The Free Dictionary by Farlex
What parents need to know
Parents Need to Know
Parents need to know that The Free Dictionary by Farlex -- though not slick or sleek (basically wiki-style) -- may be the best all-around dictionary app for content and functionality available in the app stores. The free version has banner ads at the bottom and Google ads embedded into entries with links, but these can be removed with a $1.99 in-app purchase. As with any good dictionary, definitions for sex, drugs, and curse words give useful, objective information -- not dramatization or glorification. Users can post word entries to Facebook or Twitter or send them via SMS or email.
What kids can learn
Language & Reading
- reading comprehension
Thinking & Reasoning
- asking questions
- making conclusions
- part-whole relationships
- thinking critically
- academic development
- personal growth
- asking questions
- conveying messages effectively
Engagement, Approach, Support
Games, a daily word, news, and more pull kids and adults in, though the layout could use design improvements and a bit of color.
The breadth and depth of content is amazing, as are the options for display, search, and language. Kids with different learning styles should find a way to learn vocabulary here.
Fourteen world languages, translation, audio, and main-page controls make the app very accessible.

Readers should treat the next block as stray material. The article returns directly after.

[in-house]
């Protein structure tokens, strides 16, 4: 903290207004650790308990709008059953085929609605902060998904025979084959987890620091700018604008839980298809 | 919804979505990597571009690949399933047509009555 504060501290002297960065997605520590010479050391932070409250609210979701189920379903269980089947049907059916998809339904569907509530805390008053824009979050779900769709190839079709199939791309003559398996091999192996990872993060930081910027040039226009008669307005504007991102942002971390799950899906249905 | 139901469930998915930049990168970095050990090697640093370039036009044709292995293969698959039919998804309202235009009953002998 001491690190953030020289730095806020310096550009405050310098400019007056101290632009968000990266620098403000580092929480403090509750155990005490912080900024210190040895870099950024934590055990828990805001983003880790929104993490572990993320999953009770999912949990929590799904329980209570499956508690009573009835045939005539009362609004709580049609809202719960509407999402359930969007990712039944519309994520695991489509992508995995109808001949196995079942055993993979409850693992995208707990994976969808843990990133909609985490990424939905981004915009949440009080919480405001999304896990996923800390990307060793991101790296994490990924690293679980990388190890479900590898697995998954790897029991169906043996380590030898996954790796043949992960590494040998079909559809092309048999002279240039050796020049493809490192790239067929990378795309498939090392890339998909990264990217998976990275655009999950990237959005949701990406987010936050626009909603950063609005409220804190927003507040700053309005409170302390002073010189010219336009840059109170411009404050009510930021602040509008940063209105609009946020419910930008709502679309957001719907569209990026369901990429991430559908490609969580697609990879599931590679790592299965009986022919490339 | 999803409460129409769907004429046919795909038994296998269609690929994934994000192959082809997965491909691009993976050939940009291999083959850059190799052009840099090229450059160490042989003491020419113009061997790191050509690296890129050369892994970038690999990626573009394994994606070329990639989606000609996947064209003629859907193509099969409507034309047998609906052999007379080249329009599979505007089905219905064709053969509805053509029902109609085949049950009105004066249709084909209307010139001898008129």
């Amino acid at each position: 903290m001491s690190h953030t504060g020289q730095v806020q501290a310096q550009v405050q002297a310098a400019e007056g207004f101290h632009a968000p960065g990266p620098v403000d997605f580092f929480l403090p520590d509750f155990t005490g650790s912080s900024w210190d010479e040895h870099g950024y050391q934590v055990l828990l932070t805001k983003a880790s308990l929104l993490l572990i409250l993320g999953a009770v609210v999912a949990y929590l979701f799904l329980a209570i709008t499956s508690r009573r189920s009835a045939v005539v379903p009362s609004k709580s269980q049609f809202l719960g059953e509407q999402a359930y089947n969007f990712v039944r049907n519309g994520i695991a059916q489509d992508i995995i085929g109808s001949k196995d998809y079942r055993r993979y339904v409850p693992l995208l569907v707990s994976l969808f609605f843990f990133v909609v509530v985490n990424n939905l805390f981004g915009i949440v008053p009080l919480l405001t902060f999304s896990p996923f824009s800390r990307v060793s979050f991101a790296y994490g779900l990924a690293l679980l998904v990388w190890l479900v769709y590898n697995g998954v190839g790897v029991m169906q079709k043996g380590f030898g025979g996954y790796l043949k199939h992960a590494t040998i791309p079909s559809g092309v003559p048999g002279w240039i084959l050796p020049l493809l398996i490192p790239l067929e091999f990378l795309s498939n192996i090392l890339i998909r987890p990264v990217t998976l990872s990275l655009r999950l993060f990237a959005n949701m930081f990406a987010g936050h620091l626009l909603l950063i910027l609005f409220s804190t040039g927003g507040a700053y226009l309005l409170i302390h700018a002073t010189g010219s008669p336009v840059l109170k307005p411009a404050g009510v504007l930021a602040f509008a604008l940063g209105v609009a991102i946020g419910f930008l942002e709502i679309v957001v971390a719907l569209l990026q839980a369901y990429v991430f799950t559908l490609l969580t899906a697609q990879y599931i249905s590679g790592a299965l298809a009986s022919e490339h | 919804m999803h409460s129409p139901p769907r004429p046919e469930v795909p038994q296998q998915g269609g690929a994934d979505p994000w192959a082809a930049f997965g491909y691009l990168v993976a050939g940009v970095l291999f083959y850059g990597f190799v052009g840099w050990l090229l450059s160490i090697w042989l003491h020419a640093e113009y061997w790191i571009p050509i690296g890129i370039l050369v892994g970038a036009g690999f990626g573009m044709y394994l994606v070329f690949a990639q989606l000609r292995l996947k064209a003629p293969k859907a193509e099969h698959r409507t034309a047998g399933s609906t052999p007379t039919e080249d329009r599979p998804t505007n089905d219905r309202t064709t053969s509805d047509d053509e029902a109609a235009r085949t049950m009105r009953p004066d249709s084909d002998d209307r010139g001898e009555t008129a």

What's it about?
Right off the bat, THE FREE DICTIONARY BY FARLEX can be toggled into 14 of the most common world languages, not to mention translate for individual searches. The Customize button allows users to toggle 12 main-page daily updates. At the top, users type words into the text box for word searches or expand for advanced search options, bookmarks, settings (such as larger fonts), and sharing.
Is it any good?
This may be the most comprehensive, well-cited, fun, crammed-with-content dictionary app available in the app stores. Elementary-school-age kids will want to play the games, and everyone will find something of interest in the daily updates (though they're written at the upper-elementary level). With the ability to customize daily content, change font size, and access simple word games and cartoon graphics, The Free Dictionary by Farlex is appropriate and engaging for kids of almost all ages.
In addition to being fun, the app will help improve spelling, vocabulary, and knowledge through complete, adult-level dictionary entries that include part of speech, audio, multiple definitions, translation, origins, and thesaurus entries. The app pulls dictionary (including legal, medical, financial) and encyclopedic content from numerous respected sources such as McGraw-Hill, Houghton Mifflin, HarperCollins, the Farlex clip-art collection copyright Princeton University, and Wikipedia, and provides citations for each search. Design is not as slick as it could be, but it's worth the trade-off. The only feature lacking is built-in voice recognition, but the device-level recognition works amazingly well (Stephanopoulos came up lickety-split).
Families can talk about...
Read a daily feature together at mealtime or during car rides (with the passenger reading, of course).
Play dictionary games. Choose a difficult word and send one player out. Have other players make up definitions and write them down, along with the correct definition. Have the player come back and guess the correct definition.